W. de Clercq
W. van Neer
C. van Driel-Murray
J. van Heesch
- De dubbele waterput uit het laat-Romeinse castellum van Oudenburg (prov. West-Vlaanderen): tafonomie, chronologie en interpretatie
- Pages (from-to)
- Document type
- Faculty of Humanities (FGw)
- Amsterdam Institute for Humanities Research (AIHR)
This article focuses on a remarkable well structure that was brought to light by the Flemish Heritage Institute during recent archaeological research at the south-western corner of the Saxon Shore fort at Oudenburg (2001-2005). The site of Oudenburg is situated 8 km from the Flemish coastline, in the polder area between Bruges and Ostend. During Roman times however, positioned strategically on an elevated sandy ridge, the site overlooked the coastal plain consisting of mudflats and marshes intersected by natural gullies. The remains of the fort at Oudenburg were discovered in 1956-1957 by J. Mertens
later excavation campaigns in 1960 and 1970 on the western defence area revealed a sequence of three successive forts. The 1960s excavations on two late Roman military cemeteries more than 400 m to the west of the castellum revealed burials of 4th-century fort inhabitants with rich grave goods. During archaeological research within the fort walls in 1976-1977 the first information was collected about the inner organisation of the fort and the remains of a stone building of late 3rd-century date were excavated. It was only in 2001 that new excavations could take place on the fort area. This systematic research resulted in a finer chronology for the occupation of the castellum. A succession of five main fort periods was revealed, dating between ca. 200 and the beginning of the 5th century AD. These excavations yielded insight into the spatial organisation of the south west area of the fort, which had different functions in each successive fort period. The first three phases belonged to wood and earthen forts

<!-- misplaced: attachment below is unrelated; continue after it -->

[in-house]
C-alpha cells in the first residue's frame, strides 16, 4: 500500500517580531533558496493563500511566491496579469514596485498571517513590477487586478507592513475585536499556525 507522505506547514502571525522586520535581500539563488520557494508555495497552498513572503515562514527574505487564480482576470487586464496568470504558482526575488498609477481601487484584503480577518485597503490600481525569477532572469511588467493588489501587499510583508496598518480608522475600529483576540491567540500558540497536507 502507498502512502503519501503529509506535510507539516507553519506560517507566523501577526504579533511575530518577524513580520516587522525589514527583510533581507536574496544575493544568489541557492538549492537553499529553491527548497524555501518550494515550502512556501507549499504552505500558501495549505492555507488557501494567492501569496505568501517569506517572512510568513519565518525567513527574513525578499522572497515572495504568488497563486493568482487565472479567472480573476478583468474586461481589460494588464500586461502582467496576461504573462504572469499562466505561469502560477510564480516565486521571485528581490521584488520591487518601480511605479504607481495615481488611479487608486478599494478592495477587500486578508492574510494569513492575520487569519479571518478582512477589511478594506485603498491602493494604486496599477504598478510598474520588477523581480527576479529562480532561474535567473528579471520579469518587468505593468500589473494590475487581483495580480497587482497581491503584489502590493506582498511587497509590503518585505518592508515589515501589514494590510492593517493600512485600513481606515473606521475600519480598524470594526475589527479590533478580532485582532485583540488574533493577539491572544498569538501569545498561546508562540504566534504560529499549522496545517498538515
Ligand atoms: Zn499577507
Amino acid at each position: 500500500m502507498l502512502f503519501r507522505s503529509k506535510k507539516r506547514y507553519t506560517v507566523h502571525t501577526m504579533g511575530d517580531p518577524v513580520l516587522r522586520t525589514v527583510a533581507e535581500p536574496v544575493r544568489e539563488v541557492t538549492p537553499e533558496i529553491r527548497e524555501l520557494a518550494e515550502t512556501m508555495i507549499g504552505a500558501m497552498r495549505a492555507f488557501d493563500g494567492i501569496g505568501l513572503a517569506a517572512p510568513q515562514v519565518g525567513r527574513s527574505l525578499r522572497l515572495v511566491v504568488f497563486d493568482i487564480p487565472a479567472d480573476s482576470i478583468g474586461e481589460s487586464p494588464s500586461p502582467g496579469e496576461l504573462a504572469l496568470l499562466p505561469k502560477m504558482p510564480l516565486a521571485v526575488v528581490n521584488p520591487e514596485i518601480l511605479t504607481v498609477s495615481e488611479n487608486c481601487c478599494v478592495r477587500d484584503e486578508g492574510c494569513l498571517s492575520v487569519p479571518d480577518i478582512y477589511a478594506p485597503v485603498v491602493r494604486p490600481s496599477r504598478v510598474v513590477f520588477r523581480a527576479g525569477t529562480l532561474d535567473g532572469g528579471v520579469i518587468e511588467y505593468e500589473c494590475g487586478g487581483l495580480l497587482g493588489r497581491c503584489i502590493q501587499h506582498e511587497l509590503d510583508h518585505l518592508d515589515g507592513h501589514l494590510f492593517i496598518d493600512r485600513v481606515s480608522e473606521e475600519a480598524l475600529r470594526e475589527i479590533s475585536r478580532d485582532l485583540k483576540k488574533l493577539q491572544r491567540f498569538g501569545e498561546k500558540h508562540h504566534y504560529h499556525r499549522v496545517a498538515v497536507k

temporary installations in times of trouble and Germanic threat. Probably in the later 3rd century AD, a more permanent fort measuring 153 by 176 m was built in stone
this was renovated and reoccupied during the second quarter of the 4th century AD. The characteristics of the ground plan, its topographical position and several finds pointing to a close link with the Saxon Shore forts on the coast of south Britannia, suggest that Oudenburg was probably part of the Litus Saxonicum. In this paper the so-called double well, a context of the fifth fort period (4th century-beginning 5th century), is analysed. During this period the south-western area of the castellum was dominated by a stone bath building with hypocaust system. Later in the 4th century, long fences were constructed to divide the area into yards, a timber-framed construction with simple plan may be identified as a stable structure, and a large oak basin was probably a reservoir for drinking water. The double well, which received feature number OS 2562, seems to be a key context for this fort period.
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